The drama ended with "Kanakasabhai tiru natanam" in Surati probably because it is a mangala or auspicious raga appropriate for rounding off a concert. However, I would have loved to see and hear the Abhogi kriti "Sabhapatikku veru deivam samanamakuma?" ("Is there any other god equal to Sabhapati?"). In the charanam of this song by Gopalakrishna Bharati, there is a reference to "Ariya pulaiyar moovar" ("The rare threesome of pulaiyars or dalits"). According to U V Swaminatha Iyer's biography of Bharati, the threesome are Tillaivettiyan, Petran Sambhan and Nandan Sambhan - or Nandanar (Sangeeta Mummanikal, Mahamahopadhyaya U V Swaminatha Iyer Library). Abhogi is preferred by musicians to be sung early in their concerts to impart tempo, not at the end, but there are always exceptions to rules. There is a story associated with the kriti under reference. When Bharati visited Tyagaraja, his disciples were singing his Abhogi composition "Sri Ramaseeta alankara swarupa." Tyagaraja asked the visitor whether he had composed any kriti in that raga. Bharati said "no." Overnight he composed "Sabhapatikku" and sang it before him on the next day. Tyagaraja appreciated his musical acumen. (Ibid.) Thanks to him, we know about Nandanar. But there is little known about the other two Siva bhaktas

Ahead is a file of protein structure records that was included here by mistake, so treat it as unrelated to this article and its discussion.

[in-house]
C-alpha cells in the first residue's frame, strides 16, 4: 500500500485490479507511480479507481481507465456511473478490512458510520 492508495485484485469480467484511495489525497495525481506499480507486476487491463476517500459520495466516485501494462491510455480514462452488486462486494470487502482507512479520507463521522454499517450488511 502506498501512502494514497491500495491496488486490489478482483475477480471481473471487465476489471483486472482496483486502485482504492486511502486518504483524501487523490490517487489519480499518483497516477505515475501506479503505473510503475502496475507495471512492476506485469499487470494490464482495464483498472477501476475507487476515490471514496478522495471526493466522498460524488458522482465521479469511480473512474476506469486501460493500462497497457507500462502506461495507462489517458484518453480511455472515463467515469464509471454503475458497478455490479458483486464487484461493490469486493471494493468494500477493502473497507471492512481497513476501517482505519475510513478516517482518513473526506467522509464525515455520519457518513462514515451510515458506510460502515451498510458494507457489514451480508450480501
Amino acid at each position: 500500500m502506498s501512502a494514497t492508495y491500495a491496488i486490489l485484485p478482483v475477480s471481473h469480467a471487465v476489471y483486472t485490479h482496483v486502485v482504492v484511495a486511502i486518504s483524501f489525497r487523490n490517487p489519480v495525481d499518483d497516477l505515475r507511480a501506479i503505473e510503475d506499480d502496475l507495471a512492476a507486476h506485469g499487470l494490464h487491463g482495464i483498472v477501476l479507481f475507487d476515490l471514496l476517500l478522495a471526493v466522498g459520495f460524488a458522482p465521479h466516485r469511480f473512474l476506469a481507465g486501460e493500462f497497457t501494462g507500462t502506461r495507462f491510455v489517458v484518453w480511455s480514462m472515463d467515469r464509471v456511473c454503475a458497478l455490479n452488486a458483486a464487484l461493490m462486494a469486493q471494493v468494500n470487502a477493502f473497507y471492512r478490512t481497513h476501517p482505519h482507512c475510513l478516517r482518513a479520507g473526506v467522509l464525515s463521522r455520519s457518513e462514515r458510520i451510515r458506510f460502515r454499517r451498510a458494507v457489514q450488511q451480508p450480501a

Gopu Kiran was the ideal choice for the role of the Brahmin (Vediyar). He looked and essayed his part very well with his costume, demeanour and haughty looks and behaviour towards Nandanar. M Venkatakrishnan wowed the audience with his sculpture-like stance without any movement or tremors in his body for quite some time when he played the role of the Nataraja idol in one of his nartana poses during the song "Vazhi maraittirukkude." It was an endurance test that he passed with distinction!  

As on the previous day, the orchestral support contributed greatly to the effectiveness of the programme. Shanta Dhananjayan wielded the cymbals with élan. Dhananjayan was gracious enough to mention the good support received from, among others, Raghu, the in-house tambura vidwan and staff member of the Sabha. The two-day programme of Bharata Kalanjali was yet another illustration of the success of synergy - the total effect being more than the sum of the individual ones due to excellent teamwork. Dhananjayan, a septuagenarian, and his wife are in trim shape physically and are role models for youngsters. One wishes them many more years of outstanding contributions to the world of art and culture. 

The author, an Economic Consultant in Mumbai, is a music and dance buff.